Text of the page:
Innovative dementia program under threat

Jun 20 2019 Published by under 苏州美甲美睫培训学校

Bob Reed, who has dementia, loves peg craft and gets help from support worker Christine Kennafick.For an 83-year-old widower, the social program run by Hastings District Respite Care Services for people with dementia is a godsend.

“We’re so lucky to have this service in Wauchope,” says Bob Reed, whose wife, Betty passed away last year. “These mornings get me out of the house and talking to people. The staff are lovely, caring people.”

Held on Mondays and Wednesdays from 8.30am to 2pm in a centre at Bundaleer Hostel, thesessions are open to Wauchope and district residents 65 years and overwho have been diagnosed with dementia.

The $15 daily fee includes a 2-course lunch, a morning and afternoon cuppa, and pick-up and return home.Butthe Wauchope program needs more participants to remain viable.

With the support ofdedicated staff and volunteers, Bobenthusiastically pursues his favourite hobby, peg craft. His miniature furniture, vehicles and pieces of art have won prizes in the Wauchope Show.

His daughter, Leanne Parker, who’shis principal carer,believes it would be a sad loss for Wauchopeif the service was discontinued.“I can’t speak highly enough about the program and the people who run it.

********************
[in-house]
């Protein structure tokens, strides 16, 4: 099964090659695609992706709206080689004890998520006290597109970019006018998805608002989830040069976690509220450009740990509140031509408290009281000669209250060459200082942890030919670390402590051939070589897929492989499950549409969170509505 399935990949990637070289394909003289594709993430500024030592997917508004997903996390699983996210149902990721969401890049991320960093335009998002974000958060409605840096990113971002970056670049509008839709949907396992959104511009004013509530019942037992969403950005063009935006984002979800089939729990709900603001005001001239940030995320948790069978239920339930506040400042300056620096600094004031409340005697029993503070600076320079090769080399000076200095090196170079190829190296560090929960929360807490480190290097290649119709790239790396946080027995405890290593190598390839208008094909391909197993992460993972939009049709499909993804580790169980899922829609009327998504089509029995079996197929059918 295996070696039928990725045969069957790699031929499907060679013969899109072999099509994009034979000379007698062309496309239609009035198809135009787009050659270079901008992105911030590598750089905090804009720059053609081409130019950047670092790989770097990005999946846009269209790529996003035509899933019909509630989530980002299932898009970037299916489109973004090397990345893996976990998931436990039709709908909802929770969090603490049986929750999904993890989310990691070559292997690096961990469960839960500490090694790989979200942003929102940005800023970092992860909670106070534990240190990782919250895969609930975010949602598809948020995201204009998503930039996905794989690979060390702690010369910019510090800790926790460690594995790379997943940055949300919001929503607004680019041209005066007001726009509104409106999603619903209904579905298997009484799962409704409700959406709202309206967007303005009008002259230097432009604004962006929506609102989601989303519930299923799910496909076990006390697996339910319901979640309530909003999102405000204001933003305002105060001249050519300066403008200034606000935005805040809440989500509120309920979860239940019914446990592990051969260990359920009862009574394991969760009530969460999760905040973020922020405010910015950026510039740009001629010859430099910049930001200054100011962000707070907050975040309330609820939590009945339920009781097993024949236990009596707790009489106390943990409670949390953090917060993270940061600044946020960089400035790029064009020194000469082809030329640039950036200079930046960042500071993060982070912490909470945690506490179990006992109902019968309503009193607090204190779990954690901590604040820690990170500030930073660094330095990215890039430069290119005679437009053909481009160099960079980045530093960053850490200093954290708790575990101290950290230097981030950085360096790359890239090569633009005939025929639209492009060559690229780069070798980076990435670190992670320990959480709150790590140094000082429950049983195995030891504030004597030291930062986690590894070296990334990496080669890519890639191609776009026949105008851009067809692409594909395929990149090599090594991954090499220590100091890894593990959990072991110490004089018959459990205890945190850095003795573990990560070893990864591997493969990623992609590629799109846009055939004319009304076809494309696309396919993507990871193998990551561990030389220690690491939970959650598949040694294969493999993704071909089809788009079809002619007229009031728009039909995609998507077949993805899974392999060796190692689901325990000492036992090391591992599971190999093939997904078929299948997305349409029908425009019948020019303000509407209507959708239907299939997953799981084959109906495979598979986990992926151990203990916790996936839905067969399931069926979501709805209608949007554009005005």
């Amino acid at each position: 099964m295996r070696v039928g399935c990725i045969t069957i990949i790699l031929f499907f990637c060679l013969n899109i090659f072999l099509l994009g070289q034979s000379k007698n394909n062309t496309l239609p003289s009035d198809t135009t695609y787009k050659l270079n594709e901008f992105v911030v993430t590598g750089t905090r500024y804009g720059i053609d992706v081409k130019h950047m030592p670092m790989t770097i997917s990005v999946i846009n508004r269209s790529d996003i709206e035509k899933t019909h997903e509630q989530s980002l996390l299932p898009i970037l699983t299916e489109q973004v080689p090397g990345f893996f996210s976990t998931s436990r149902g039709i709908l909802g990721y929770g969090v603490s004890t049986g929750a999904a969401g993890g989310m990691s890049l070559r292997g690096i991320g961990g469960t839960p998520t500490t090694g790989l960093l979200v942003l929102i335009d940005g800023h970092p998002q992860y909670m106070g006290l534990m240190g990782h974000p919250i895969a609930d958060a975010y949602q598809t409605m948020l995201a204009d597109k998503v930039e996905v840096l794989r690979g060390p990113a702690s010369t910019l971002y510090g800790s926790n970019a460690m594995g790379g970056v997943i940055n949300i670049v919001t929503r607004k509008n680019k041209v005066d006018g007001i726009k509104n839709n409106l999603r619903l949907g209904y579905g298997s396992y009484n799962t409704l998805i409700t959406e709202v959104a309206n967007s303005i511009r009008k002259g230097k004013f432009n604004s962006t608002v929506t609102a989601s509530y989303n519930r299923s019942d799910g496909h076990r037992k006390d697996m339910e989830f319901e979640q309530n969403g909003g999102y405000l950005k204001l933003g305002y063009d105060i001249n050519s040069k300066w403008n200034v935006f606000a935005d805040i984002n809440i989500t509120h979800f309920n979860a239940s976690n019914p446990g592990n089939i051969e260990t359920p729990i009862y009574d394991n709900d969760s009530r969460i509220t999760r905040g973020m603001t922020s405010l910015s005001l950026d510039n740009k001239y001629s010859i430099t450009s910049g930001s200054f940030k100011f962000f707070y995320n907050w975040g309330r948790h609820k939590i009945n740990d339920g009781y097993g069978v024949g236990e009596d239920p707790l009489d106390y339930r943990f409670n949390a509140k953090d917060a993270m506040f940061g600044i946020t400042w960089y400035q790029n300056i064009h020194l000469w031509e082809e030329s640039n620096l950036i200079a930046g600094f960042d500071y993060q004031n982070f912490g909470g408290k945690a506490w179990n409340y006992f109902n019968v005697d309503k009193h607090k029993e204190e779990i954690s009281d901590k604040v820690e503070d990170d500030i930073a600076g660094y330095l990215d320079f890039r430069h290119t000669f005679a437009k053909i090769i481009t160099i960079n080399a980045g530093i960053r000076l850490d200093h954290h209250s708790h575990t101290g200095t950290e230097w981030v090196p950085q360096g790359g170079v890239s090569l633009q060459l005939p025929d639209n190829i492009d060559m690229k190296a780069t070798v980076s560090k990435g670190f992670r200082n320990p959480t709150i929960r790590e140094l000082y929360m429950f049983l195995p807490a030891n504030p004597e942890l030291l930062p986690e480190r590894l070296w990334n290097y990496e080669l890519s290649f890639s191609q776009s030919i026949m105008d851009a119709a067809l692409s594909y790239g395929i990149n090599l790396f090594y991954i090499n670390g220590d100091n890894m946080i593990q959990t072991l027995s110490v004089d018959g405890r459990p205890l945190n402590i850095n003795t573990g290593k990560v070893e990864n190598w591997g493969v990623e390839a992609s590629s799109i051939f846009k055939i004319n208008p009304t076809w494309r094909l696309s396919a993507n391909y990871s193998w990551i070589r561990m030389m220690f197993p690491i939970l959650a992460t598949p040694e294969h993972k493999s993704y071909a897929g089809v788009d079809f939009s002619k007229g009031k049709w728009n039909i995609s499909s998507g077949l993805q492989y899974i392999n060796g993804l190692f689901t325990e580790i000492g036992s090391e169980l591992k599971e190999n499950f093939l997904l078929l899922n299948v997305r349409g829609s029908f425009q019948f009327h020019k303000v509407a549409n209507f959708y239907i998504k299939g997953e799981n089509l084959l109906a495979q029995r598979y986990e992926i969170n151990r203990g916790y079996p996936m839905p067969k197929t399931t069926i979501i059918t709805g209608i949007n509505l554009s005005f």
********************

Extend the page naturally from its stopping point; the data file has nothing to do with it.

“Dad has great fun and there’s always a choice of activities for him to get involved in. And, they are always heading off somewhere – they’re having lunch at Dunbogan next week.The thing I appreciate most is that Dad is valued and treated with respect.”

For carers, HDRC Services’ programs provide a regular break from their often-stressful 24/7 role – the chance for some ‘me time’. However, they are not simply a people-minding service.Established in 1986, the not-for-profit organisation is breaking new ground with its dementia program, which aims to keep people with dementia living at home longer.

The program incorporates Montessori principles into activities that encourage and stimulate the individual, increasing their general wellbeing and independence.

“The results have been very encouraging,” saidJulie Dunn, manager of HDRC Services’ dementia respite program.“We know social interaction and meaningful activities keep the person engaged and are critical in slowing memory loss and the progression of their dementia.”

“Our aim is to do everything we can to maintain the person’s independence so they can remain in their home for as long as possible.” For more information,call JulieDunn on 6584 1115.

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